Last fugitive caught from 1995 doomsday cult gas attack on Tokyo subway

 

Police today arrested the last fugitive suspected in a doomsday cult's deadly nerve gas attack on Tokyo subways 17 years ago, ending one of Japan's longest manhunts and closing a chapter on the worst terrorist attack in the country's history.

Katsuya Takahashi, the former bodyguard for the Aum Shinrikyo cult leader, was tracked down at a comic-book cafe in downtown Tokyo. He admitted who he was when approached by police.

Takahashi had been on Japan's most wanted list for years for his suspected role in the sarin gas attack on Tokyo subways that killed 13 people and injured about 6,000 in 1995, shattering Japan's long-held sense of safety.

According to media reports, he worked for a construction company and avoided capture for years by using a fake name, wearing a surgical mask on the job and seeking assignments that didn't involve meeting people.

His trail had been cold for years, but it heated up after the 3 June arrest of another fugitive from the cult, Naoko Kikuchi, who reportedly lived with Takahashi for a time and had information about him. Thousands of officers hunted for Takahashi across the capital, handing out fresh photos of the suspect and monitoring transportation hubs to keep him from escaping.

Takahashi disappeared from his job after Kikuchi's arrest, but an employee at the comic book cafe where he was arrested told a TV talk show Friday that he had visited the shop several times recently.

A cafe employee recognized Takahashi and called police, a Tokyo police spokeswoman said on condition of anonymity, citing department rules. Police arrested Takahashi on suspicion of murder, she said.

TV footage showed a huge crowd outside the cafe, trying to catch a glimpse of the last cult fugitive. Public broadcaster NHK showed a thin, bespectacled Takahashi being pushed into a police car.

The 54-year-old's appearance has changed greatly — in particular, his trademark bushy eyebrows have become much thinner. So police had to wait while his fingerprints were verified. He was arrested after being taken to a nearby police station, then transferred to Tokyo police headquarters for interrogation, police said.

The manhunt was one of the longest ever in Japan. Nobuko Shigenobu, a former Red Army extremist, was on the run for 26 years from 1974 until her arrest in 2000.

The Aum cult had amassed an arsenal of chemical, biological and conventional weapons in anticipation of an apocalyptic showdown with the government.

Masaki Kito, a lawyer and a long-time Aum watcher, said Takahashi's arrest and investigation could provide a fuller picture of the Aum cult's crimes.

"The case has never been fully resolved," Kito said in one of the TV talk shows that were dominated by news of Takahashi's arrest Friday. "He was a last piece of a jigsaw puzzle."

Nearly 200 cult members have been convicted in the 1995 attack and dozens of other crimes. Thirteen, including cult guru Shoko Asahara, are on death row.

Police have been criticized for a series of bunglings in the investigation. They were aware that there was something ominous about the group, which had a highly guarded commune at the foot of Mt. Fuji, but they could not prevent the sarin attack. A near-fatal shooting of the chief of National Police Agency at the time, in which an Aum member was suspected, closed unresolved in 2010 due to a statute of limitations.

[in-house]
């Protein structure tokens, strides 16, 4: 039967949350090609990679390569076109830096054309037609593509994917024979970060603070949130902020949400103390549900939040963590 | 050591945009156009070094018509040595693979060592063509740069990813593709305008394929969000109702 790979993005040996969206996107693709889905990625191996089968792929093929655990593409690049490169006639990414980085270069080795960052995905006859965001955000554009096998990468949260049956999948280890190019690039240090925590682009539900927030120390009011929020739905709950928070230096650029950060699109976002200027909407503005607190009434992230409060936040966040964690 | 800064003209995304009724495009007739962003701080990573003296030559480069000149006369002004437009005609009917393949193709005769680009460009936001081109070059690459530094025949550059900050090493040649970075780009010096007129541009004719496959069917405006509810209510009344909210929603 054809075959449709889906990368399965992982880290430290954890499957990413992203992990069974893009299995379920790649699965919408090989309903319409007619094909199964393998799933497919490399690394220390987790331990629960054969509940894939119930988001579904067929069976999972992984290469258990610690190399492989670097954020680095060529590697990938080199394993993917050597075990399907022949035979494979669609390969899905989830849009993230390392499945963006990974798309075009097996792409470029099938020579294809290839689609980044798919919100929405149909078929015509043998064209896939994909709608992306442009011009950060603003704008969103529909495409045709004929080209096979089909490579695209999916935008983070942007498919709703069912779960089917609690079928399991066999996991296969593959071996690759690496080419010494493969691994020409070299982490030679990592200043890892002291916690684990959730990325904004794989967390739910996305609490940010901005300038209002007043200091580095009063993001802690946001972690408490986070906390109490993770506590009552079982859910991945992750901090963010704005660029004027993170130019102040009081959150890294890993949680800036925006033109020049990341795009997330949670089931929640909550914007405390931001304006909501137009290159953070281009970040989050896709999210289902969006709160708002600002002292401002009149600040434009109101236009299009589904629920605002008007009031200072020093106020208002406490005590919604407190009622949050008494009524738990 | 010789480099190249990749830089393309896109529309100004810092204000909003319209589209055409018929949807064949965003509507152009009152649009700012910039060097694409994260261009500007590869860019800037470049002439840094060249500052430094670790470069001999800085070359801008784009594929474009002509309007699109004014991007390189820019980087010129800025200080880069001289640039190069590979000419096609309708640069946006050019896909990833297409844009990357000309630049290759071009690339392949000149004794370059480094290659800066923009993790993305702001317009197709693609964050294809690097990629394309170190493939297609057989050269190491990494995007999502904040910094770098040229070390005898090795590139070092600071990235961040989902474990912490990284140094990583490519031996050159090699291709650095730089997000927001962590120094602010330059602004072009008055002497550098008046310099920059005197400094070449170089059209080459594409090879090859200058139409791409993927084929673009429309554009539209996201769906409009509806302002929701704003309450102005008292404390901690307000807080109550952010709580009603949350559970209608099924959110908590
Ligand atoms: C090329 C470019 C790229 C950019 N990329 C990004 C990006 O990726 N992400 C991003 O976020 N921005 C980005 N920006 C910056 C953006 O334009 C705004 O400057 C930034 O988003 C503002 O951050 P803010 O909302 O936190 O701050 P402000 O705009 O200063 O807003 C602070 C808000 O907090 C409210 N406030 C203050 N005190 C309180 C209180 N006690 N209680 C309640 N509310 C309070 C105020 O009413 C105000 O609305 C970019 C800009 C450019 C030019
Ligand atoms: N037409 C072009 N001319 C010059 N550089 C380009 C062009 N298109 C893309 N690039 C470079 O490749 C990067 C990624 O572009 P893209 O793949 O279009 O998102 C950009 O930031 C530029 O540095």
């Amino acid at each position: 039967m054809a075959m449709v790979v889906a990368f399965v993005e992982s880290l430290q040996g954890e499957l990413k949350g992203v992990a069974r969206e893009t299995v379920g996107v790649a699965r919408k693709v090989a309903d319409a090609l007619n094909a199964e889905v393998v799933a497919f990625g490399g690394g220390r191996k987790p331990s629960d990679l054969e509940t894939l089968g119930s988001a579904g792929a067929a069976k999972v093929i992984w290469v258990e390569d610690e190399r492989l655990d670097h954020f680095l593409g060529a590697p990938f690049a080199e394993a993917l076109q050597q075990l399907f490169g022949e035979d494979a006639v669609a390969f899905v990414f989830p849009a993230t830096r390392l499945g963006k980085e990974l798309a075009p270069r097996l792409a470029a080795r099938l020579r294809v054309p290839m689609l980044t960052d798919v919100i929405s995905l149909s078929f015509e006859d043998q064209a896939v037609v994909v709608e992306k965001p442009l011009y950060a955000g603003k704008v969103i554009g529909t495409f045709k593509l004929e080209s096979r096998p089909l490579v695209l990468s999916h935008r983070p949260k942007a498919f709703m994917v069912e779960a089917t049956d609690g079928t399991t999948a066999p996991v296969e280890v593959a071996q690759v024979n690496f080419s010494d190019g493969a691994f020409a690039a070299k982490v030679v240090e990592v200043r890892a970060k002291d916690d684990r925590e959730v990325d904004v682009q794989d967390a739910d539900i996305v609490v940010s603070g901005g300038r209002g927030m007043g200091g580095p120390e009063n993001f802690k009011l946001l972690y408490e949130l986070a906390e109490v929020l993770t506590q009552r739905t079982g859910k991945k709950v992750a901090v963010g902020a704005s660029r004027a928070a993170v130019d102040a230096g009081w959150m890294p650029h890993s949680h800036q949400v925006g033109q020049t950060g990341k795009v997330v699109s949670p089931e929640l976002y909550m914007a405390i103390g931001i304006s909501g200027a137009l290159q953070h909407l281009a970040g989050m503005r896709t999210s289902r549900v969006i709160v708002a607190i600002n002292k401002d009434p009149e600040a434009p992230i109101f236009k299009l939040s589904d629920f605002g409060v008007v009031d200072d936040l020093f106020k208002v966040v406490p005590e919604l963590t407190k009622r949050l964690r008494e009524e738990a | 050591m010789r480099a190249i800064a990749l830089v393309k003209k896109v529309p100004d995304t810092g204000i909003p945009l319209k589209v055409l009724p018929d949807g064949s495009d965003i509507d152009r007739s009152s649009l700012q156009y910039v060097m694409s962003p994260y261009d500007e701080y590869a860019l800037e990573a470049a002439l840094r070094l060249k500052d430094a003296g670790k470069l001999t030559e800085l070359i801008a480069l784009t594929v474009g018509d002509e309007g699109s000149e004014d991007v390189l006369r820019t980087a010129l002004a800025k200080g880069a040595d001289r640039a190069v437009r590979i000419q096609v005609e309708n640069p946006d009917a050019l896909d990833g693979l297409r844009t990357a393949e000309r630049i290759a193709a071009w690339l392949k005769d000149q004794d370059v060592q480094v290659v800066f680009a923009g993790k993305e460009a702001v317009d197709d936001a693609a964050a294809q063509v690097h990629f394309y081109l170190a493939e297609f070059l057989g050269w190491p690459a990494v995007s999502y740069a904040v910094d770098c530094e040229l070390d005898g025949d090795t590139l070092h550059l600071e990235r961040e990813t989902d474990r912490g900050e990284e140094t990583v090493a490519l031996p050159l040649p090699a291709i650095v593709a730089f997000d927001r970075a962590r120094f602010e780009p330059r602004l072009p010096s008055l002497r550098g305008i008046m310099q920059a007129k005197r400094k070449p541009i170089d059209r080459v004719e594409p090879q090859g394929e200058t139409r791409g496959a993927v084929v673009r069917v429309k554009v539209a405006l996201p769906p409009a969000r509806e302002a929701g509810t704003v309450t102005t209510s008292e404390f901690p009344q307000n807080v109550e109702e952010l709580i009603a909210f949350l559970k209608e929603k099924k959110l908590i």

Takahashi had been Asahara's bodyguard, and authorities say he was assigned to the cult's "intelligence ministry" in charge of plotting attacks and coverup schemes. He allegedly helped one of the members who released sarin on one of the subway lines run away from the scene. He is also suspected in a 1995 cult-related kidnapping-murder, as well as a mail bomb that injured a Tokyo city employee.

Police had come close to capturing Takahashi and Kikuchi in 1996. They had traced them to an apartment in Tokorozawa city, just north of Tokyo, but lost them just before raiding the hideout.

Takahashi disappeared for many years, but the recent arrests of the other two fugitives helped police get back on his trail. Makoto Hirata, 47, charged in the 1995 kidnapping-murder as well as the subway attack, surrendered to police on New Year's Eve. Kikuchi, 40, was arrested earlier this month after she was spotted in Sagamihara city, 30 kilometers (20 miles) southwest of Tokyo. She is accused of helping produce the deadly sarin.

Kikuchi reportedly told police that she and Takahashi moved to an apartment together in Kawasaki, just south of Tokyo, in 1997, each using an alias. Kikuchi left the apartment five years ago but Takahashi remained until last year, when he moved to a company dorm in the same city, according to NHK.

He began working at a construction company around 2004 under the name of Shinya Sakurai. He quit in 2008 but returned last October, media reports said. His former boss, whose name was not released, said Takahashi was often wearing a surgical mask, and he asked for assignments that didn't require meeting people.

The day after Kikuchi's arrest, Takahashi reportedly called his boss, saying he needed a week off because his relatives were dying. He then dropped by a local credit union to withdraw some 2.3 million yen ($29,000) in cash, bought a travel bag and disappeared.

Images of the fugitive were captured by security cameras, parts of which were released to the media. He wore different clothes almost at each location, in an apparent attempt to avoid detection.

The Aum cult once had 10,000 members in Japan and claimed another 30,000 in Russia. It still has hundreds of members. The cult is under police surveillance and its current leaders have publicly disavowed Asahara.

AP

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